The memory of this African-American burial ground was so quickly erased that no one could explain the skeletons that turned up during the improvement of 5th Street in the1880s, the construction of a bridge or viaduct over Shockoe Valley to link Highland Park and Downtown in the 1890s and the development of industry sites.
Other public and private African-American cemeteries, such as Evergreen, East End and Barton Heights in and around Richmond, have gained renewed attention and care from individuals and public and private entities. The University of Richmond recently acknowledged building decades ago on top of an unmarked African-American burial ground and has begun seeking ways to make amends.
In one of the best-known actions, activists waged a successful 10-year battle to remove a parking lot and gain recognition for Richmond’s original public Burial Ground for Negroes, now called the African Burial Ground, at 15th and Broad streets.
However, only one lonely crusader is keeping up a sustained fight to gain respect, dignity and protection for the still unmarked Grave Yard.
That crusader lives 1,500 miles away.
Her name is Lenora C. McQueen. Born and raised in New Jersey, she is a genealogist living in Southern Texas.
Her only connection with Richmond is that at least one and possibly five of her ancestors were buried in the forgotten cemetery. But that has made her determined to protect the site from further desecration.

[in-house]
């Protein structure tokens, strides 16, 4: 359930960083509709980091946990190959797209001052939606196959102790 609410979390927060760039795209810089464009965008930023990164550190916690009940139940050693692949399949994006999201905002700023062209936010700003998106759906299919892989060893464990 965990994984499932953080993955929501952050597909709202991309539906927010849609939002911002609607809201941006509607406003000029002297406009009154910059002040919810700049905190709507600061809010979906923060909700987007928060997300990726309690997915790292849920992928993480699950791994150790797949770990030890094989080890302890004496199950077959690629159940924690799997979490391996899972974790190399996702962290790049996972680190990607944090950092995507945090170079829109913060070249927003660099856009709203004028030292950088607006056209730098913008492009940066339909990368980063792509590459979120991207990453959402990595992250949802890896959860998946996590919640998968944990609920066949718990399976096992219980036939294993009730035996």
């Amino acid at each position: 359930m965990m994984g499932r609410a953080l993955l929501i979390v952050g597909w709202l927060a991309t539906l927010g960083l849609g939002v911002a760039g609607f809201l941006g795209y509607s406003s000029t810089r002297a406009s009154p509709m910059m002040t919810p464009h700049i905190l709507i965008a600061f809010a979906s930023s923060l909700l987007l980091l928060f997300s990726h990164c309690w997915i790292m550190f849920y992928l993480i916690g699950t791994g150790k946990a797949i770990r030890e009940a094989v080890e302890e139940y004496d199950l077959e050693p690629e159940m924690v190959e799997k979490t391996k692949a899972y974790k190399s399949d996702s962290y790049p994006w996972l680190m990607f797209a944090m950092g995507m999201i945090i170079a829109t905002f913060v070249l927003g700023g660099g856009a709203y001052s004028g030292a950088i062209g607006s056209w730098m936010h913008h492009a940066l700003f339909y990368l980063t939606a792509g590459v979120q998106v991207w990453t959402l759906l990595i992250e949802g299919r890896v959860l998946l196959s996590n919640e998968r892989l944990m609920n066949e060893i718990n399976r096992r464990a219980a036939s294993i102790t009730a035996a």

Ms. McQueen was sparked into action after she found documents proving that her enslaved, four times great-grandmother, Kitty Cary, was buried there.
Ms. Cary spent most of her life at the Morven plantation in southeastern Albemarle County that is now owned by the University of Virginia. She died in 1857 after being brought to Richmond as a servant of the widow of the plantation owner.
Bitten earlier by the genealogy bug and eager to trace her family’s roots, Ms. McQueen’s search led her to Morven. She said she discovered Ms. Cary’s name on a slave inventory during her research with two U.Va. faculty members, digital historian Scot French and archaeologist Steve Thompson.
In 2017, Ms. McQueen came to Richmond to search the archives of the Library of Virginia and the Virginia Museum of History and Culture. She turned up an 1857 letter from the widow of Morven’s owner to her sister telling her of Ms. Cary’s death in Richmond and interment in the Grave Yard.
The Grave Yard was on the museum’s list of area African-American cemetery sites. Ms. McQueen said she was confused by what she found. “I did not recognize the place at all as being anything that looked like a cemetery. I saw a highway running over it, and I thought my GPS had gone haywire,” she said seeing the unmarked, weed-and litter-filled location.